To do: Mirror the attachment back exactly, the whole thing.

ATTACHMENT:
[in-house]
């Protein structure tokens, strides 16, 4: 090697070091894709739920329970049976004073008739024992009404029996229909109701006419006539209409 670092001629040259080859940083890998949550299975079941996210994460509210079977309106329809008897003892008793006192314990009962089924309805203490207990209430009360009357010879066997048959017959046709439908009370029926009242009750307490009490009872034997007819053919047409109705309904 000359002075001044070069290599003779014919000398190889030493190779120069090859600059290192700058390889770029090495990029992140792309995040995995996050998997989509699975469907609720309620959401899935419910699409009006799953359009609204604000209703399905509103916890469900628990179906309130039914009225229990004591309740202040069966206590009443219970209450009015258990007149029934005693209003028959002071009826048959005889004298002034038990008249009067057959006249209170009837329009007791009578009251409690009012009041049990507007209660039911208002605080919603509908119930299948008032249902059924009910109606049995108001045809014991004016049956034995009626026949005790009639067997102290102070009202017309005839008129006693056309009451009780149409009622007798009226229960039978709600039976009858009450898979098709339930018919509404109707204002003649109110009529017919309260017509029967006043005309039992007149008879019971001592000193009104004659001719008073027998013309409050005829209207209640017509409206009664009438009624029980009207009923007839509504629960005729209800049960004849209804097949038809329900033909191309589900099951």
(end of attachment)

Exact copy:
[in-house]
């Protein structure tokens, strides 16, 4: 090697070091894709739920329970049976004073008739024992009404029996229909109701006419006539209409 670092001629040259080859940083890998949550299975079941996210994460509210079977309106329809008897003892008793006192314990009962089924309805203490207990209430009360009357010879066997048959017959046709439908009370029926009242009750307490009490009872034997007819053919047409109705309904 000359002075001044070069290599003779014919000398190889030493190779120069090859600059290192700058390889770029090495990029992140792309995040995995996050998997989509699975469907609720309620959401899935419910699409009006799953359009609204604000209703399905509103916890469900628990179906309130039914009225229990004591309740202040069966206590009443219970209450009015258990007149029934005693209003028959002071009826048959005889004298002034038990008249009067057959006249209170009837329009007791009578009251409690009012009041049990507007209660039911208002605080919603509908119930299948008032249902059924009910109606049995108001045809014991004016049956034995009626026949005790009639067997102290102070009202017309005839008129006693056309009451009780149409009622007798009226229960039978709600039976009858009450898979098709339930018919509404109707204002003649109110009529017919309260017509029967006043005309039992007149008879019971001592000193009104004659001719008073027998013309409050005829209207209640017509409206009664009438009624029980009207009923007839509504629960005729209800049960004849209804097949038809329900033909191309589900099951």